(WARNING: This review contains spoilers.)

I never thought I'd question my love of this genre (UF is what, after all, got me into reading at a relatively young age), but lo and behold, it actually happened throughout this excruciatingly long drag of a book. It wasn't even the typical cliches that bothered me; you know the type, the not-so-special protagonist turned special, the not-so-attractive woman that every man just happened to want. I can deal with the common urban fantasy tropes, because in the end it's ultimately how it's executed that deems how much enjoyment I get out of it. However, this one just didn't miss the mark, the mark was nowhere to be seen. I don't particularly like getting such a bad impression of the first in a series (Blood Singer is seven instalments long), but I can't exactly force myself to like it, either.

So, let's get into why I thought this book was rather poor. For starters, the blurb of the book gives reason to believe that the plot is centred around Celia's transformation, yet whilst it played a prominent role in the beginning - be it the looming threat of the mysterious vampire that semi-turned her - it's utterly dismissed when he's killed in the background by a character that has very little time on-page. As a result of this, not only was it misleading, but the story itself jumped all over the place and didn't seem to settle down.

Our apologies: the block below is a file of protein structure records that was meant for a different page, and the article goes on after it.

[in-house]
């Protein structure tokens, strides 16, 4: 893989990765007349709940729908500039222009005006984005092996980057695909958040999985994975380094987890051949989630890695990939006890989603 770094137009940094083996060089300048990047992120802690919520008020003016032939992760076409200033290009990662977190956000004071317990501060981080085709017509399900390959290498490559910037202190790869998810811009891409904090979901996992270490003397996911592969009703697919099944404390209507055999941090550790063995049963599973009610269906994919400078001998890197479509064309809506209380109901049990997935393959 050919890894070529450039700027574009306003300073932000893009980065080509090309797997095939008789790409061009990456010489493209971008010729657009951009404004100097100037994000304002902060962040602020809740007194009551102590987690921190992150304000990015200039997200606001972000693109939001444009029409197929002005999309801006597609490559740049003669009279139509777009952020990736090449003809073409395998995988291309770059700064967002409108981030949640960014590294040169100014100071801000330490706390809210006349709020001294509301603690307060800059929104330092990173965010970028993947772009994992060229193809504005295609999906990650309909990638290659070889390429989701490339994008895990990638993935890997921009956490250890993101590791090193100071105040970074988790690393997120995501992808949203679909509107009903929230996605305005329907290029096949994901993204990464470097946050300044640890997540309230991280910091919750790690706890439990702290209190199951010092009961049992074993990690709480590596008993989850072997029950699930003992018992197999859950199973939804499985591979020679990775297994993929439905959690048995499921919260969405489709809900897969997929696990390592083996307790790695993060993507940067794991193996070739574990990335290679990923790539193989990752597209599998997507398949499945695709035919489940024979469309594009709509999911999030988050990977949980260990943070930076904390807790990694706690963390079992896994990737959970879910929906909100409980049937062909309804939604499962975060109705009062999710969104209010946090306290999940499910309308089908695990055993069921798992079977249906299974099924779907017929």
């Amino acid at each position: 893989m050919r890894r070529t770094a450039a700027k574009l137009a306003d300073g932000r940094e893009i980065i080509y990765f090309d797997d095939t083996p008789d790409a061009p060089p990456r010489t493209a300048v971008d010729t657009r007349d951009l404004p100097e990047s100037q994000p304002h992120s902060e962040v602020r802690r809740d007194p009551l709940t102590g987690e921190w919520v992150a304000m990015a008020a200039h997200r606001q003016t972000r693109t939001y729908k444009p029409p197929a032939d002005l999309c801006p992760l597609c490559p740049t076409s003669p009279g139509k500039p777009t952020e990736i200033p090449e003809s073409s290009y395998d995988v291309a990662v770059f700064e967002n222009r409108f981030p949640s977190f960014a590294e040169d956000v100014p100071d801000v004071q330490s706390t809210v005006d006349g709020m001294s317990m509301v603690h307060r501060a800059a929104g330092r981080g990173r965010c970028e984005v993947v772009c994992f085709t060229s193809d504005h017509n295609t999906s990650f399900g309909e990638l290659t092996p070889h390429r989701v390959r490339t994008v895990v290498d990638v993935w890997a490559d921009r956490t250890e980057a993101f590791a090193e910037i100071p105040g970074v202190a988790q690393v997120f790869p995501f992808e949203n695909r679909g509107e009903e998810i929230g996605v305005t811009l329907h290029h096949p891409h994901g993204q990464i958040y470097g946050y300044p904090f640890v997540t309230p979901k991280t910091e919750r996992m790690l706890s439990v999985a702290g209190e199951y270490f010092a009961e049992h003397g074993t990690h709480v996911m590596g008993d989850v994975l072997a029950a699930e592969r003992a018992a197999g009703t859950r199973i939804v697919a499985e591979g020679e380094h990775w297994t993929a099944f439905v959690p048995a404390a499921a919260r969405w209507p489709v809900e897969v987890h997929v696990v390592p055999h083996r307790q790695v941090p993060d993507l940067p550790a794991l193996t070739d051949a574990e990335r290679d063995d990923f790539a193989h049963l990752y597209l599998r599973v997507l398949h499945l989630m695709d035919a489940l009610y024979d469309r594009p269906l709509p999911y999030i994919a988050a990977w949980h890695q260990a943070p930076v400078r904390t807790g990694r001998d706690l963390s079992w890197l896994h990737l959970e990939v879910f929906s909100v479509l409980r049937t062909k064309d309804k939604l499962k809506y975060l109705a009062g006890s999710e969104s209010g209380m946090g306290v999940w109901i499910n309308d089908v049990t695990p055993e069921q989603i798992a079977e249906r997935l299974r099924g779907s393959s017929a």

I mean, for the love of God, don't intermingle plotlines if you can't do it well.

Next, there's the characters; the individuals we're supposed to connect with and therefore get attached to. There's nothing worse than feeling nothing for them, but sadly that happens when each and every one are written without depth. Sure, there were quite a few; the ex-boyfriend that was sort of the current boyfriend(?), the other male friend that sent tingles to her loins, the one heterosexual female friend, the older mentor-type that died within a few pages and the best friend that held a significant presence, yet wasn't even in it to begin with. Character death should be impactful, it should elicit an emotional response, but these people were lifeless; we weren't given time to even remotely acquaint ourselves with them before they hit the bucket. It's why I believe this to be a weak series debut - it's as if it was already several books ahead, and I'd somehow missed out on prior instalments.